Mortgages today are not like they were when our parents or grandparents bought their homes. As most of us don't have the cash to buy a home outright, we need to borrow from a lender. There are a number of strategies you can use to get the best deal, pay it off more quickly and pay off the debt in the event of premature death.
Using a mortgage broker - The days of walking into the branch of one of the big banks to get a mortgage are over. There are now dozens of lenders competing for your mortgage business. A mortgage broker gets constant updates from all lenders and can get you the best deal at the time. And it doesn't cost you anything to use them. It makes sense to spend your time on more important things than shopping for a mortgage.
Choosing the right house - Many houses today are a lot bigger than they used to be. It's easy to get caught up in the biggest-we-can-afford trap, rather than the as-big-as-we-need approach. Remember, the bigger the house, the bigger the mortgage and other ongoing costs. Factor in property taxes, utilities, cleaning and upkeep, and yard work when buying a home.
Letting it float - According to Dr. Moshe Milevsky, Associate Professor of Finance at the Schulich School of Business at York University, you will likely come out ahead about 85% of the time if you let your mortgage rate float rather than locking it in. To protect yourself from interest rate fluctuations, it makes sense to base the mortgage payment on a higher rate. For example, Jeff and Diane just got a $300,000 mortgage with an interest rate of prime (currently 2.70%).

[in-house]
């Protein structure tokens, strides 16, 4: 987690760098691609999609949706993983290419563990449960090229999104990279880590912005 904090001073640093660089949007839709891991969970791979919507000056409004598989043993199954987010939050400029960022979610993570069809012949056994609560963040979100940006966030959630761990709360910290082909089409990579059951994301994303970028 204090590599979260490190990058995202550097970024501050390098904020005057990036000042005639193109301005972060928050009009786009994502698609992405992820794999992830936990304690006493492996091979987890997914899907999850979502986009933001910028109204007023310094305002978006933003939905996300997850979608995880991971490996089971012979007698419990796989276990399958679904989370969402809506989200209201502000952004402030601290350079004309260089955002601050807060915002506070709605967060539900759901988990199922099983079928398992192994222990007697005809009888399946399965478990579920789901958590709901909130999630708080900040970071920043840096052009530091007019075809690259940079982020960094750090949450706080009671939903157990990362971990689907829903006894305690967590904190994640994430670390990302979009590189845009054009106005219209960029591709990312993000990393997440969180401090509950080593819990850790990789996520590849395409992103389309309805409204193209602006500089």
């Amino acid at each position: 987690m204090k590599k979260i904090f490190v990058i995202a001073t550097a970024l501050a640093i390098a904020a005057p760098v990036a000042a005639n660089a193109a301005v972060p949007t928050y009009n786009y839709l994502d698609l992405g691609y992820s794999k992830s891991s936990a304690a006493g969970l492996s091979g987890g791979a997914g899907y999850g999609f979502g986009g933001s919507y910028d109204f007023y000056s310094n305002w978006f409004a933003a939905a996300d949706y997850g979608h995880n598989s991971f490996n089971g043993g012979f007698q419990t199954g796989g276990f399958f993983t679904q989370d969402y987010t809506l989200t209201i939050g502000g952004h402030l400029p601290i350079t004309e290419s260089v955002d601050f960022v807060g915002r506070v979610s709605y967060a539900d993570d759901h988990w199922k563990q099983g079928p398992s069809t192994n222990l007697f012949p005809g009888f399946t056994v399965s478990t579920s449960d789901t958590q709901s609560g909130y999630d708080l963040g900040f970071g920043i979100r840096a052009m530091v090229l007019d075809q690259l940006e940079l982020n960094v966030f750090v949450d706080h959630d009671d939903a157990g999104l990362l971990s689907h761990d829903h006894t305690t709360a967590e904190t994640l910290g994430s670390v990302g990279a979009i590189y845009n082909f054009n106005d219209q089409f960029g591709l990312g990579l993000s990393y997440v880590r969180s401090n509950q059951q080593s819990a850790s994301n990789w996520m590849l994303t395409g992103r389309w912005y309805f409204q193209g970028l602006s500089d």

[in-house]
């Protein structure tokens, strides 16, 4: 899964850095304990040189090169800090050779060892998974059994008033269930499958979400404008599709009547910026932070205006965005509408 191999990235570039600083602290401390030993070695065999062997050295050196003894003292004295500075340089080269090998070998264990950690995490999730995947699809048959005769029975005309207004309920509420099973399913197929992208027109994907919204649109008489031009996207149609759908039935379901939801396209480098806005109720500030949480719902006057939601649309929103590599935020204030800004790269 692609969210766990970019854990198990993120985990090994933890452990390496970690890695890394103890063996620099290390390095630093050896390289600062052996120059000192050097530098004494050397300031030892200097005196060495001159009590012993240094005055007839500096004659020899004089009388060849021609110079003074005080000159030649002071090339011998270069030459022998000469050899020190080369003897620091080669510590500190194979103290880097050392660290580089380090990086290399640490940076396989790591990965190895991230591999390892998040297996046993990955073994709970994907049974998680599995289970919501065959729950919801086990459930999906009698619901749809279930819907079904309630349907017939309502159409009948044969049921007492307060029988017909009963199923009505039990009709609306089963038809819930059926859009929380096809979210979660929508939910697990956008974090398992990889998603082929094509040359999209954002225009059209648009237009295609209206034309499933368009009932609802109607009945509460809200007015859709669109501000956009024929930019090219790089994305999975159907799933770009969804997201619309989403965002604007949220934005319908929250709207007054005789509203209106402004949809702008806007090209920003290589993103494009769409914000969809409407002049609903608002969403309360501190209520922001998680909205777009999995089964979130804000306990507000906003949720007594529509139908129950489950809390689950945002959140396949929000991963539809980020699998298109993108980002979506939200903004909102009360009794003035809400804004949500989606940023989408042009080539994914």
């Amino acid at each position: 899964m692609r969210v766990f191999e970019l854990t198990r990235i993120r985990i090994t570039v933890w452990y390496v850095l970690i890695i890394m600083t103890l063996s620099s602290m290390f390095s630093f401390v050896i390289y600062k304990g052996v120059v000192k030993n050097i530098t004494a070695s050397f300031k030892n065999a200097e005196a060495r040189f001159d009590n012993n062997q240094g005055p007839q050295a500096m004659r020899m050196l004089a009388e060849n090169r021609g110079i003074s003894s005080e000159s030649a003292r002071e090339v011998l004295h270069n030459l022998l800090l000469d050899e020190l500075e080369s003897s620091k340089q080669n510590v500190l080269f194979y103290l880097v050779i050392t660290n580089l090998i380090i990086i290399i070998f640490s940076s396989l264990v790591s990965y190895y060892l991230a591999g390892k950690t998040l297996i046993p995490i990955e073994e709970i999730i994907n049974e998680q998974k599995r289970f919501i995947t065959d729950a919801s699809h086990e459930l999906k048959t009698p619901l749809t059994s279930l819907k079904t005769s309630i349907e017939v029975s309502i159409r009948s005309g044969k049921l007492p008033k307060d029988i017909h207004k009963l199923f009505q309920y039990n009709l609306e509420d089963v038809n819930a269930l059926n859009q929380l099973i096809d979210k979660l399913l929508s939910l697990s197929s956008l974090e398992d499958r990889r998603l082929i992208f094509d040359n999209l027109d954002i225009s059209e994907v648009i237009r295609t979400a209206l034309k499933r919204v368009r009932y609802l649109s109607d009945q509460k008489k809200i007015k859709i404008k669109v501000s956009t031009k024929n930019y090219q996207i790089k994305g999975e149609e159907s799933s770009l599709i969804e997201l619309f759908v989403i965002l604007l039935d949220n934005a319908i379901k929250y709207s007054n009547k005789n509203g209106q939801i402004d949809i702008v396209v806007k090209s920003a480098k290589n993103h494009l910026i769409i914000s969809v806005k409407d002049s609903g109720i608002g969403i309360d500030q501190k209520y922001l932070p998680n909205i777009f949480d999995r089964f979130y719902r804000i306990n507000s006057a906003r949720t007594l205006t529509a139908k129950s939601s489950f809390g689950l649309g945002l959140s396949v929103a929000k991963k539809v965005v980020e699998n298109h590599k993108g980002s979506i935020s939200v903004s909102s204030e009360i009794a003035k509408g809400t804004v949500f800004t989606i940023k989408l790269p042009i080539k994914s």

A competitive five-year fixed rate is about 4.50%*, so they based their monthly payments on a 5.00% mortgage rate. At prime, their monthly payment would be about $1,308 (based on a 25-year amortization). At the 5.00% rate, the monthly payment is about $1,754. That means they pay down the principal by almost $5,400 in the first year alone.
If interest rates stay low, Jeff and Diane will pay off their mortgage sooner. If interest rates go up, they will already be used to a higher payment. By the way, if the rate were to stay at 2.70% and they kept making the payments based on 5.00%, they would lop about 8 years off their mortgage and save more than $30,000 in interest.
Applying tax refunds to mortgage principal - Even if Jeff and Diane leave the mortgage payment alone at prime, and assuming it stays at 2.70% for the entire period, they can save three years of mortgage payments by slapping their annual $2,000 tax refunds toward principal. They can keep almost $14,000 in their pockets instead of giving it to the lender.
Taking control of your mortgage insurance - A person's debts shouldn't last longer than they do. That said, it makes sense to acquire life insurance on your own rather than through the lender for a few reasons. First, the benefit gets paid to someone you choose, not the lender. They can decide whether to pay off the mortgage or keep making mortgage payments. Second, lender-provided insurance only pays out the mortgage balance which may be reduced if using any principal reducing strategies. Third, the survivor of a joint plan can continue their coverage.
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